Section: New Results
Parameterization of triangle meshes
In the field of mesh parameterization, the impact of angular and boundary distortion on parameterization quality has brought forward the need for robust and efficient free boundary angle preserving methods. One of the most prominent approaches in this direction is the Angle Based Flattening (ABF) which directly formulates the problem as a constrained nonlinear optimization in terms of angles. Since the original formulation of the ABF, a steady research effort has been dedicated to improving its efficiency. As such, we have proposed in 2004 the ABF++ method  , based on numerical methods (sequential linear quadratic programming) and algebraic transforms of the initial problem (Schur complement). This dramatically reduced the dimension of the linear systems to be solved (from 4 nf+ 2 nv to 2 nv , where nf denotes the number of facets, and nv denotes the number of vertices). These transforms were combined with a multigrid optimization framework, to further improve performances. However, the ABF++ method still requires multiple iterations of a non-linear solver.
Our new linear ABF [Oops!] is based on a fundamental remark, made by Rhaleb Zayer (MPII Saarebrücken): As for any well posed numerical problem, the solution is generally an approximation of the underlying mathematical equations. As a followup of our ARC GEOREP, we developed Rhaleb Zayer's idea, leading to a linear approximate of the initial ABF equations. The time-space complexity and accuracy of the solution are to a great extent affected by the kind of approximation used. In this work we reformulate the problem based on the notion of error of estimation. A careful manipulation of the resulting equations yields for the first time a linear version of angle based parameterization. The error induced by this linearization is quadratic in terms of the error in angles and the validity of the approximation is further supported by numerical results. Besides performance speedup, the simplicity of the current setup makes re-implementation and reproduction of our results straightforward. An example is shown in Figure 6 . The so-computed texture coordinates can be used for appearance-preserving simplification. It is then possible to replace a 300K facets model with one of 3500 facets only, and preserve the details by applying a normal map.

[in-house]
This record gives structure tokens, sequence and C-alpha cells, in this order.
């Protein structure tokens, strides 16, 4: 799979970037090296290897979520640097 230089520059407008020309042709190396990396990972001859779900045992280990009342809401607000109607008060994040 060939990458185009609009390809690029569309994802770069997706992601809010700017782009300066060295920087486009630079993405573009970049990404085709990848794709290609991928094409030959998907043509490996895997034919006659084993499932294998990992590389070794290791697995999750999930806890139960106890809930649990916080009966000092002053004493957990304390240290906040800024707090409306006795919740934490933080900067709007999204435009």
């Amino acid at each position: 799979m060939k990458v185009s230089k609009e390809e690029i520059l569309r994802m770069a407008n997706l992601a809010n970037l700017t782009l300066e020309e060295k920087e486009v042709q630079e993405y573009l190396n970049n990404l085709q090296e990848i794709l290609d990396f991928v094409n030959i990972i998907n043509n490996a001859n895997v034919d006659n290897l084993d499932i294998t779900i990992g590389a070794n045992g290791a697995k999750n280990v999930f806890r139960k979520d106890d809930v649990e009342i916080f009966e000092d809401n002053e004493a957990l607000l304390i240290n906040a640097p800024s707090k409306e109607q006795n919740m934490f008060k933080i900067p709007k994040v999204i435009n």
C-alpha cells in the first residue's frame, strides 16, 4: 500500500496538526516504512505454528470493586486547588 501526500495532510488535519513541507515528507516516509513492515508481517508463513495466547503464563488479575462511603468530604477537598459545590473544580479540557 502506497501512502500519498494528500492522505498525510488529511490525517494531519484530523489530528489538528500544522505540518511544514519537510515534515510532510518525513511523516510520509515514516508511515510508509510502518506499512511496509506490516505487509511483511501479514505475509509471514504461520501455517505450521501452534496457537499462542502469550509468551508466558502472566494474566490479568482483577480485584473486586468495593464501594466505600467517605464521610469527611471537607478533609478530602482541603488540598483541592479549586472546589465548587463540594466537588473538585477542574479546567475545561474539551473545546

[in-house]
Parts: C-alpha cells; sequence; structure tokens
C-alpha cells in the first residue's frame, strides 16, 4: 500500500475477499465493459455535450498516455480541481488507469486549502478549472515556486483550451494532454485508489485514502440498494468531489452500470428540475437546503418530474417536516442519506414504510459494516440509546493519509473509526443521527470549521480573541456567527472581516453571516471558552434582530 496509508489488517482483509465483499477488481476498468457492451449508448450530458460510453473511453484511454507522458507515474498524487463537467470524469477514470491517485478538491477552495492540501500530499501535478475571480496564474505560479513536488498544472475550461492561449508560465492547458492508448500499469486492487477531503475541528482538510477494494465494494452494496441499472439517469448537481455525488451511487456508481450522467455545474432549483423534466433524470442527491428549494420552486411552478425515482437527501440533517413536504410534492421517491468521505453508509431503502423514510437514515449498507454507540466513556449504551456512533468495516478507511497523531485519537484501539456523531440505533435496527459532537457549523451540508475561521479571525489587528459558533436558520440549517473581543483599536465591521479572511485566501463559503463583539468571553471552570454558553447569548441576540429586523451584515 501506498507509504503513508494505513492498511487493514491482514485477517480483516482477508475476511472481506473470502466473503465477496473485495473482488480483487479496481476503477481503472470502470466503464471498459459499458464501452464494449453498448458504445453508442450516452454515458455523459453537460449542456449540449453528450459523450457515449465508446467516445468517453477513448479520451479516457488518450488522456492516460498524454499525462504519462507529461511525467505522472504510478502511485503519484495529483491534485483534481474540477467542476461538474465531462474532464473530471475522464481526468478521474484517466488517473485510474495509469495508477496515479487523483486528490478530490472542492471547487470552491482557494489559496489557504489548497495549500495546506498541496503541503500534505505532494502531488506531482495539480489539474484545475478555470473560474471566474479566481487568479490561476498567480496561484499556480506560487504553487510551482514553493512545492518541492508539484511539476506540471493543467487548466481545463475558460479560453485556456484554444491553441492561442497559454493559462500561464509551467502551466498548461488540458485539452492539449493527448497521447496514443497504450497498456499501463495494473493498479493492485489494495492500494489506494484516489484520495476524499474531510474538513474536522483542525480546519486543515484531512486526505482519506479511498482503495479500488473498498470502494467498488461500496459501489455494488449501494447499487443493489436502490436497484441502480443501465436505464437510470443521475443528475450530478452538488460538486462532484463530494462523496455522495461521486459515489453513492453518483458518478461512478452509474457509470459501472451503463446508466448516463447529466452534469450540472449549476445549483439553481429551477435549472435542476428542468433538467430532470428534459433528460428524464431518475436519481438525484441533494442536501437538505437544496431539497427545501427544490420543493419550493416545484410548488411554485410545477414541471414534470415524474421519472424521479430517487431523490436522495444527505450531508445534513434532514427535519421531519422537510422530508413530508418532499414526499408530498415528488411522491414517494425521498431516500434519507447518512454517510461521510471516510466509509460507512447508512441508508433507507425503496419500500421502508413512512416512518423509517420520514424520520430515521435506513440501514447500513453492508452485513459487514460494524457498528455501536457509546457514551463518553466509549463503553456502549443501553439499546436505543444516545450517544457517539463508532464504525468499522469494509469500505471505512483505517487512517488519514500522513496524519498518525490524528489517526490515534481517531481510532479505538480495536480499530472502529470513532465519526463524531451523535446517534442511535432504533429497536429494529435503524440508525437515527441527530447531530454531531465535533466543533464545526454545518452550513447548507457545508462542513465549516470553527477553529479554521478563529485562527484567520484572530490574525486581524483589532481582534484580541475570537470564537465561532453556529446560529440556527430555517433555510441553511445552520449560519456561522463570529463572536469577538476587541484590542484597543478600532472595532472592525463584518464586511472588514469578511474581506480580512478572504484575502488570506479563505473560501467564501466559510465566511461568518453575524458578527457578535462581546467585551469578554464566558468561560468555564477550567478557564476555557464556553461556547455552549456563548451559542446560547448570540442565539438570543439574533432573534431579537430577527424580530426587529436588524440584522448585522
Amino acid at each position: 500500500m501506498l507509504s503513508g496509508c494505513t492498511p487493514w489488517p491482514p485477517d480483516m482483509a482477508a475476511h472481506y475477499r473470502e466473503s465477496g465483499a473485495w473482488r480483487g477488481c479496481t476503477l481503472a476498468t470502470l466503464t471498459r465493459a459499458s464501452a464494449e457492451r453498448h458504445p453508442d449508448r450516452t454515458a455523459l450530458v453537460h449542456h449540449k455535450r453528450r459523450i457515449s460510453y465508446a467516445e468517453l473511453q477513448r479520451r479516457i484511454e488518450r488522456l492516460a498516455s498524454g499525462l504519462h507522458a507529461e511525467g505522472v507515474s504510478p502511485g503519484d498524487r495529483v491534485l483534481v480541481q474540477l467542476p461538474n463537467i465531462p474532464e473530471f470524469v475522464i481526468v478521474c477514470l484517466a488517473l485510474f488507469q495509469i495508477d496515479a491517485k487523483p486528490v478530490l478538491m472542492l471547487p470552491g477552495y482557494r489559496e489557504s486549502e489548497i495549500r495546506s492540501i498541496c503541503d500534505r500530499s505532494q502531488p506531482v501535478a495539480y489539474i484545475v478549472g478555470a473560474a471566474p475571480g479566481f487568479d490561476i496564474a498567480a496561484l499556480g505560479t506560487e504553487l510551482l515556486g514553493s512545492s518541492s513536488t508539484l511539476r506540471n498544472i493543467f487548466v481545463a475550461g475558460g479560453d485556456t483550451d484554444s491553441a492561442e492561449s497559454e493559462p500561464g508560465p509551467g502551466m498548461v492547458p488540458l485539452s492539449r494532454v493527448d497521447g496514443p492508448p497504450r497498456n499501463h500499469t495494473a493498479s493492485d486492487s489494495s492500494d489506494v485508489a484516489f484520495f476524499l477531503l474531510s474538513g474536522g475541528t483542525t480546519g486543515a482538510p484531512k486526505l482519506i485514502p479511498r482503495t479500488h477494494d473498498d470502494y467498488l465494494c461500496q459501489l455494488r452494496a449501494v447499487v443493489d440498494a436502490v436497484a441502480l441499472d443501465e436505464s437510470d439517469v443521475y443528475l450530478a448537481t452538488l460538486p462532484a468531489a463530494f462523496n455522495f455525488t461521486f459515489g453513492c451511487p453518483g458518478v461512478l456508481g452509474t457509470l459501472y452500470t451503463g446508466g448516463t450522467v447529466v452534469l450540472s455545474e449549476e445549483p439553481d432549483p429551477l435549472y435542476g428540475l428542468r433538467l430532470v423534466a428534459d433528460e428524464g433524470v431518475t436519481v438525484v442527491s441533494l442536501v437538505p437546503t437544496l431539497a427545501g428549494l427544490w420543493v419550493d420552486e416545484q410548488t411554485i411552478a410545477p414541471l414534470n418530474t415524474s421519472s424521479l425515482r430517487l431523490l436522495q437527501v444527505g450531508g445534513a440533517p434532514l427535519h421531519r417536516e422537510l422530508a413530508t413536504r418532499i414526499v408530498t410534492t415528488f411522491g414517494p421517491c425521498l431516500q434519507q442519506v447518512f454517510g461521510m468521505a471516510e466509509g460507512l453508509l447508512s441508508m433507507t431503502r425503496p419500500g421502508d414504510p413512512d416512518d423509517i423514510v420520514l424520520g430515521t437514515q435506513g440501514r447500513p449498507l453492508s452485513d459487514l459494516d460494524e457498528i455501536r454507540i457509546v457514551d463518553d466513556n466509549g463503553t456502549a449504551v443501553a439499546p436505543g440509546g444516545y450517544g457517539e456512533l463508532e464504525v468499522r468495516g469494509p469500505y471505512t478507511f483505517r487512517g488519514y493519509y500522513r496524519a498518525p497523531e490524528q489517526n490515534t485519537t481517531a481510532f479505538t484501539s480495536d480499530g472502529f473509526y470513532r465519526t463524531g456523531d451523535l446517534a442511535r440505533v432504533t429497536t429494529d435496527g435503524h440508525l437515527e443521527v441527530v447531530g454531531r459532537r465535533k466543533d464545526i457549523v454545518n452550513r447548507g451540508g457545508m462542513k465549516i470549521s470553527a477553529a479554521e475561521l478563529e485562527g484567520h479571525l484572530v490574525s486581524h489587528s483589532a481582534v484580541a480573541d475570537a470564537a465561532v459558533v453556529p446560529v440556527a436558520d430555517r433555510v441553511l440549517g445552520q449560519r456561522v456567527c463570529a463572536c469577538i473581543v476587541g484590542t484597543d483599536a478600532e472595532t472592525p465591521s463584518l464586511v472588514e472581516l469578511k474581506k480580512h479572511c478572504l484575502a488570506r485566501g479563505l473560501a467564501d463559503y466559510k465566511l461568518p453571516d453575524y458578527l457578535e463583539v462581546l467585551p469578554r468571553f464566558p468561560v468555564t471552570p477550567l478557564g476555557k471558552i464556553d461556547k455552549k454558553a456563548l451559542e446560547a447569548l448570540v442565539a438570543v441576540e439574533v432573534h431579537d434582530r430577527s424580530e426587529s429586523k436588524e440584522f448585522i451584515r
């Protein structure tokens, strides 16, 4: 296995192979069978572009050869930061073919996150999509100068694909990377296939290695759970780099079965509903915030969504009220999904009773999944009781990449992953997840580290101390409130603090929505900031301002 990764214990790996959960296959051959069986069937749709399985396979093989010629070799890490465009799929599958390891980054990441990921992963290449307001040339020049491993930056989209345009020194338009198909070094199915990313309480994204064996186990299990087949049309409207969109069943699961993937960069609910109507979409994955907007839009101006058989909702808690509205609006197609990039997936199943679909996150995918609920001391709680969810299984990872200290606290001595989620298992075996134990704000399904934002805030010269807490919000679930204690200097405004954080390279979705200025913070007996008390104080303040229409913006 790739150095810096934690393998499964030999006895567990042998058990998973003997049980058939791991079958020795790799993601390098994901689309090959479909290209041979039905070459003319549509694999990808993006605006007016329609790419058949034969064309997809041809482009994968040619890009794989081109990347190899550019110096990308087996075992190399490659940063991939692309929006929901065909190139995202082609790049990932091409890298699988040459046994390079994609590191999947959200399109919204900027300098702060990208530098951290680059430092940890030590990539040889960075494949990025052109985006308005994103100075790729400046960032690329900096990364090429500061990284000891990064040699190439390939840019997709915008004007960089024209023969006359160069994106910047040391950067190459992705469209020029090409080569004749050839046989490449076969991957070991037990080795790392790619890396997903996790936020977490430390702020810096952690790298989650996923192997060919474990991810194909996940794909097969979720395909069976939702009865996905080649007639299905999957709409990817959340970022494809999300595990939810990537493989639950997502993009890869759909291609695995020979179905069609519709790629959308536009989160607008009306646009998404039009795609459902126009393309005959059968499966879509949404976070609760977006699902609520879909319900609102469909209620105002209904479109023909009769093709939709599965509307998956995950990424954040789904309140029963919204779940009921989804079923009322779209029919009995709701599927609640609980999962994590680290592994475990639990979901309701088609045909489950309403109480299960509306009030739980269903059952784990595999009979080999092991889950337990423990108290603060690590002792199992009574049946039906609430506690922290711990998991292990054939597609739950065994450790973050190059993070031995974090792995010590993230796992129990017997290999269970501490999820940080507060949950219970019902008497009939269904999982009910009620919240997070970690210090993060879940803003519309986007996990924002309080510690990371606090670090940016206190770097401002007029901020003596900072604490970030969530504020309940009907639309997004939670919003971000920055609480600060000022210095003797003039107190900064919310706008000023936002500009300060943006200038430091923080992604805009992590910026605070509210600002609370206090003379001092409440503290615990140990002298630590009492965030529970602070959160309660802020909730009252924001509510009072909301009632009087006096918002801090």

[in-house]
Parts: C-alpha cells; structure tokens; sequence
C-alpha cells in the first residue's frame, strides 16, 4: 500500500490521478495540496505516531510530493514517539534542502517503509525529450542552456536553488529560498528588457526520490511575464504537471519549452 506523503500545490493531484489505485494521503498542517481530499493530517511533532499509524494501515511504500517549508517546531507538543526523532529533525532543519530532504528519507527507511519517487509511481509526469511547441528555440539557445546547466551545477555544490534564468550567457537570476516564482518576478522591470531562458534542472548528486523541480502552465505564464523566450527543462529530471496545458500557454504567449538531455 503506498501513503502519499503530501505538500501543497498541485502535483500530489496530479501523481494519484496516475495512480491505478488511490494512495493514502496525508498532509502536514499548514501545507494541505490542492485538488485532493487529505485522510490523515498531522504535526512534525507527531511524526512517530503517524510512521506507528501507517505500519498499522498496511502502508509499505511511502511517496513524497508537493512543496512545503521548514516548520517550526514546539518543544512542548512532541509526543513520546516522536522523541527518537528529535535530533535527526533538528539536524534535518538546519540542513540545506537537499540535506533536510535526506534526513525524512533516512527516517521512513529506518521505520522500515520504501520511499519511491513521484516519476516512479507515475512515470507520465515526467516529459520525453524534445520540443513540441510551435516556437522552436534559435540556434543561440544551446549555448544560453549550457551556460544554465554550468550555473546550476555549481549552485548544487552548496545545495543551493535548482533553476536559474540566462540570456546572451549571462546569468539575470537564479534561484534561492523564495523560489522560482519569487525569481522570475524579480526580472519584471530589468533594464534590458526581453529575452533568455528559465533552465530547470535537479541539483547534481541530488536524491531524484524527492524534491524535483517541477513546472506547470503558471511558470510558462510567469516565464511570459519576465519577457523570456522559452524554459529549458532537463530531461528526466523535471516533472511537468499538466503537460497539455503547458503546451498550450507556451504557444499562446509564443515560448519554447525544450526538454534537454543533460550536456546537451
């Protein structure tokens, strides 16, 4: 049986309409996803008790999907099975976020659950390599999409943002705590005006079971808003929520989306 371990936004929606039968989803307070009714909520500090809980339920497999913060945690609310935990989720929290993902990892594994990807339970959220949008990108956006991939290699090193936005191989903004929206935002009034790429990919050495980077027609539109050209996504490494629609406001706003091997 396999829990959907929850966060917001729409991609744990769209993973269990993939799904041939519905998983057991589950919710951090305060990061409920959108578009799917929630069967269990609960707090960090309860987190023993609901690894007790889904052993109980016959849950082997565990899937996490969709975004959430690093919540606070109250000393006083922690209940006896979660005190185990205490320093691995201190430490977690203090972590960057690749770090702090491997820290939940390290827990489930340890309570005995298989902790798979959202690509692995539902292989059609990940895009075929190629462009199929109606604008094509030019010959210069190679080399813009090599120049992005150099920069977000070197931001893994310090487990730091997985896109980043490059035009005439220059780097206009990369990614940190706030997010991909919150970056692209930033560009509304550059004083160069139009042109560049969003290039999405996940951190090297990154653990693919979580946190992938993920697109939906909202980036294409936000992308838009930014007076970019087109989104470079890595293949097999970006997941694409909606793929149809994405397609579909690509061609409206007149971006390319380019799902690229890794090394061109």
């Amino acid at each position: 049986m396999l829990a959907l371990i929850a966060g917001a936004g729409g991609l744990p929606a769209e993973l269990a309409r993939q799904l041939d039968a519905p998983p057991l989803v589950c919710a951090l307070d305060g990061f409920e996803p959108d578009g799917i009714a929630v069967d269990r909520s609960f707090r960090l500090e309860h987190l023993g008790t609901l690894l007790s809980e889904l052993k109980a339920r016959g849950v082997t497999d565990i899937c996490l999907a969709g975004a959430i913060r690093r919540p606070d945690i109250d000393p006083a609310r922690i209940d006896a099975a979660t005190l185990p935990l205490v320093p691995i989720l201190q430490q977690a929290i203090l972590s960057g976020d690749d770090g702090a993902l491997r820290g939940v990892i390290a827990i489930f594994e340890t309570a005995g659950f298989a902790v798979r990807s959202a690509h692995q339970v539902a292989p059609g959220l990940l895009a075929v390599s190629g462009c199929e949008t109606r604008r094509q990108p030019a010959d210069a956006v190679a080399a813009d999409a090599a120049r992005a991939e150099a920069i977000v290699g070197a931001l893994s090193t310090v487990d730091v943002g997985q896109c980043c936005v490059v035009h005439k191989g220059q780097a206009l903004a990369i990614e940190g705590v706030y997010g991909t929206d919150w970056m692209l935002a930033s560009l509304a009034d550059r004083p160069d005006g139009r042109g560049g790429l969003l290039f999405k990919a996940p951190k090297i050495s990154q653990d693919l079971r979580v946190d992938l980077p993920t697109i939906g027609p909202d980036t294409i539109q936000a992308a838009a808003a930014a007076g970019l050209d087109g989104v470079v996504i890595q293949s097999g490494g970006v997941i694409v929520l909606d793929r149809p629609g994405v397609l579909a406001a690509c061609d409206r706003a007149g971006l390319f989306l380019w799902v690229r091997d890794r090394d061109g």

Quad remeshing is an important problem in geometry processing. To be put simply, the problem consists in transforming triangles into squares. In more details, the idea is to transform a triangulated mesh (i.e., obtained by scanning a real object) into a quad-dominant control mesh (i.e., a Catmull-Clark control mesh). This problem is extremely difficult. Our Periodic Global Parameterization  is the first automatic algorithm that generates such a control mesh, adapted to the curvature of the shape. We were also able to use our method to convert scanned meshes into parametric surfaces  . However, we are still not fully satisfied with these results, since the method remains quite complicated. Spectral methods seem to be a promising approach, as shown in  . We started last year (2006) to study this formalism  , and established interesting properties between those eigenfunctions and a generalization of the Fourier transform on manifolds.
This year (2007), we worked on the discretization of the eigenvalue problem. We studied the “Shape DNA” method  , and developed two discretizations, one based on Finite Element Modeling, and the other one based on Discrete Exterior Calculus. As shown in Figure 7 , this provides a better understanding of discrete Laplacians, and allows to design mesh filtering algorithms that are independent from the initial mesh of the object. We also developed efficient algorithms to solve the high-dimensional eigenvalue problems. Based on algebraic transforms (shift-invert spectral transform), we developed a band-by-band computation algorithm, that can compute Laplacian eigenfunctions for meshes with millions vertices (article accepted pending minor revisions).
Numerical solvers on the GPU
A wide class of geometry processing and PDE resolution methods needs to solve a linear system, where the matrix pattern of non-zero coefficients is dictated by the connectivity matrix of the mesh. These numerical computations are so demanding on computational resources that the ever-growing power of GPUs makes them more and more valuable for handling such tasks. This is even more true with the appearance of new APIs (CTM from AMD-ATI and CUDA from NVIDIA) which give a direct access to the highly-multithreaded computational resources and associated memory bandwidth of GPUs; CUDA even provides a BLAS implementation but only for dense matrices (CuBLAS).
However, previously implemented GPU linear solvers are restricted to specific types of matrices (e.g., dense or band matrices), or use non-optimal compressed row storage strategies. By combining recent GPU programming techniques (and new GPU dedicated APIs) with supercomputing strategies (namely block compressed row storage and register blocking), we developed the CNC (Concurrent Number Cruncher) [Oops!] , a new sparse, general-purpose linear solver based on the Jacobi-Preconditioned Conjugate Gradient algorithm. To our knowledge, this is the first general purpose sparse linear solver for Graphics Processing Units. We successfully applied it to geometry processing problems (mesh fairing and mesh parameterization).
As shown in Figure 8 , our CNC outperforms by up to a factor of 6.0x leading-edge CPU implementations of the same algorithms for significant sizes of linear systems.